Downing Street has insisted Government decisions are made “in the national interest, rather than personal interest”, after reports that Rishi Sunak saved more than £300,000 due to a cut in capital gains tax he voted for in 2016.
The Prime Minister released a summary of his tax affairs on Wednesday, showing that he had paid more than £1 million in UK tax over the previous three financial years.
His tax rate was about 22% because most of his earnings came from capital gains – mainly related to a US-based investment fund – which is taxed at a lower rate than income.
Mr Sunak would have paid £308,167 more had the top rate of capital gains tax not been slashed from 28% to 20% by the Tory Government in 2016 – a move he vocally backed, according to the Guardian.
A No 10 spokesman said on Friday: “That was before he was in Government, but of course all ministers are British taxpayers, so they will be affected by the generality of tax policy, but ministers make decisions on the basis of the national interest, rather than personal interest.
“If you look at the Budget in 2022, for example, the decision to reduce the 45% tax threshold would actually mean the Prime Minister would pay more income tax, so decisions are made in the national interest, not in the individual’s interest.
“The Prime Minister pays the income tax that is due to ensure Government can continue to fund public services.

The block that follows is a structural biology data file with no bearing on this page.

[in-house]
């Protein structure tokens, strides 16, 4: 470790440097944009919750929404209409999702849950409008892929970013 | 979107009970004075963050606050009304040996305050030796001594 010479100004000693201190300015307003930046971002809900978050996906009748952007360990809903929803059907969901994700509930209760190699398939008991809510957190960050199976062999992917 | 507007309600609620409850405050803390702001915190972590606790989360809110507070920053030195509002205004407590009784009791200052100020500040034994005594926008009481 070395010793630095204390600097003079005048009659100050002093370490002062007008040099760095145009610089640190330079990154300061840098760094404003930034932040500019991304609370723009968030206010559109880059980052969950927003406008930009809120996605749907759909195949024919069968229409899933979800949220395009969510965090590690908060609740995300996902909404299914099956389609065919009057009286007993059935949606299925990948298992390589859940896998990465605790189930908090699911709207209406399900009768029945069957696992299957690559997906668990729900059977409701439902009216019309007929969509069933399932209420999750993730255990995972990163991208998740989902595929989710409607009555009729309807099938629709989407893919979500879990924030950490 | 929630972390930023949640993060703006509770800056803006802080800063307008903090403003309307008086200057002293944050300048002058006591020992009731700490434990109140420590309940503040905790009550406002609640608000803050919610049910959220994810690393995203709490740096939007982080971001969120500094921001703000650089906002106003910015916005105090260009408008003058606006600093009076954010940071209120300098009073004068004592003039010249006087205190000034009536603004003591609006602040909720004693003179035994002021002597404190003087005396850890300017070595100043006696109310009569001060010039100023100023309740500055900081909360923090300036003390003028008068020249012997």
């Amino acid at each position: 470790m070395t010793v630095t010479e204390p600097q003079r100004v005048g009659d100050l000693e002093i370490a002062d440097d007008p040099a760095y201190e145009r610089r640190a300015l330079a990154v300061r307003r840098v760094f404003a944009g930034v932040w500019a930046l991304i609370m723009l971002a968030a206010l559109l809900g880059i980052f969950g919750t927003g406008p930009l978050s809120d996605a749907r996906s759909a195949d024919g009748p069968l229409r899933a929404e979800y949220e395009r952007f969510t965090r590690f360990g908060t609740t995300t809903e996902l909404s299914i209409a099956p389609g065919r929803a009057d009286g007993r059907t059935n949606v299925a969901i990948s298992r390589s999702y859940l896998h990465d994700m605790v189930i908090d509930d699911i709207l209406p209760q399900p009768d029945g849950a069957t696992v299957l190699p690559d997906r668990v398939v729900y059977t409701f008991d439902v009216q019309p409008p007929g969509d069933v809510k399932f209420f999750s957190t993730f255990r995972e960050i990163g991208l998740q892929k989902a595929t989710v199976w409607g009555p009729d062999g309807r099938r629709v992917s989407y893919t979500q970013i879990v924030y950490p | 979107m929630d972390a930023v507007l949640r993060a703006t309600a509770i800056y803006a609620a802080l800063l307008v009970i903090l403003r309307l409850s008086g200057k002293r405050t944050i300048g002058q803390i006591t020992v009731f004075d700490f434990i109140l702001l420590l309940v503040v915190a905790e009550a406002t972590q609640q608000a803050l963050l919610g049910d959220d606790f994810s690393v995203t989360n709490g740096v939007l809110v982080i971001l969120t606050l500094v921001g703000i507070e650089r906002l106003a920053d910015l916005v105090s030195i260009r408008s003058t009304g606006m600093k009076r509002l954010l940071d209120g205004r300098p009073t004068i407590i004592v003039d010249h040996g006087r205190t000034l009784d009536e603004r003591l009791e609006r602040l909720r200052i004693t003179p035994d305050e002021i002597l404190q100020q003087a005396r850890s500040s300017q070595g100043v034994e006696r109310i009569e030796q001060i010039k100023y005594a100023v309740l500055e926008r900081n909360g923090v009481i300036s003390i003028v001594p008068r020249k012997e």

“It is entirely routine for savers to choose to put their investments in funds which focus on delivering long-term growth rather than short-term income generation. The tax details clearly show the considerable amounts of capital gains tax, for example, that is being paid.”
Mr Sunak released his tax returns on one of the busiest news days of the year as Boris Johnson was grilled by MPs over whether he lied to Parliament.
The Prime Minister’s earnings over the last three years totalled £4.7 million.
Sir Keir Starmer followed suit and published a summary of his tax affairs on Thursday.
It showed that the Labour leader paid a far greater proportion of his earnings in tax than Mr Sunak despite the Prime Minister making 10 times more.
Sir Keir paid £118,580 in tax on earnings of £359,720 over the last two years, making his effective tax rate 33%.